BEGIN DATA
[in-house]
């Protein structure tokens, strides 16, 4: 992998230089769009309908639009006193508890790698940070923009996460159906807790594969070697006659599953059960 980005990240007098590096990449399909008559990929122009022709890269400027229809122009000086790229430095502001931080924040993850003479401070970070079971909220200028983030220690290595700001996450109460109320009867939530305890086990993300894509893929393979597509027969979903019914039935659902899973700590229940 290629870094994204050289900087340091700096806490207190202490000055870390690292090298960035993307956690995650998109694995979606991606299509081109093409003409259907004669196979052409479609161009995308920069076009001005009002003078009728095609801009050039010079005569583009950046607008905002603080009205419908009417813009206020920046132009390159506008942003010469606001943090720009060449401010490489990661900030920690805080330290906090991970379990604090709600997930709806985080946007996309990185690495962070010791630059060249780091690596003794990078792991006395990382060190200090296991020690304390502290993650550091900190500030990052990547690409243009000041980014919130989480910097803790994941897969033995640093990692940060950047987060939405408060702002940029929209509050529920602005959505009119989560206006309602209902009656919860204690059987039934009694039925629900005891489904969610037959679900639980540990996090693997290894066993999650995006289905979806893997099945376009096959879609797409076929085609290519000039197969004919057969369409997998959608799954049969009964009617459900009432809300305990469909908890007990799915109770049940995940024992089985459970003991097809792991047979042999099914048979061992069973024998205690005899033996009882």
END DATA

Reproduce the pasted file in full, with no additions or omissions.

[in-house]
């Protein structure tokens, strides 16, 4: 992998230089769009309908639009006193508890790698940070923009996460159906807790594969070697006659599953059960 980005990240007098590096990449399909008559990929122009022709890269400027229809122009000086790229430095502001931080924040993850003479401070970070079971909220200028983030220690290595700001996450109460109320009867939530305890086990993300894509893929393979597509027969979903019914039935659902899973700590229940 290629870094994204050289900087340091700096806490207190202490000055870390690292090298960035993307956690995650998109694995979606991606299509081109093409003409259907004669196979052409479609161009995308920069076009001005009002003078009728095609801009050039010079005569583009950046607008905002603080009205419908009417813009206020920046132009390159506008942003010469606001943090720009060449401010490489990661900030920690805080330290906090991970379990604090709600997930709806985080946007996309990185690495962070010791630059060249780091690596003794990078792991006395990382060190200090296991020690304390502290993650550091900190500030990052990547690409243009000041980014919130989480910097803790994941897969033995640093990692940060950047987060939405408060702002940029929209509050529920602005959505009119989560206006309602209902009656919860204690059987039934009694039925629900005891489904969610037959679900639980540990996090693997290894066993999650995006289905979806893997099945376009096959879609797409076929085609290519000039197969004919057969369409997998959608799954049969009964009617459900009432809300305990469909908890007990799915109770049940995940024992089985459970003991097809792991047979042999099914048979061992069973024998205690005899033996009882």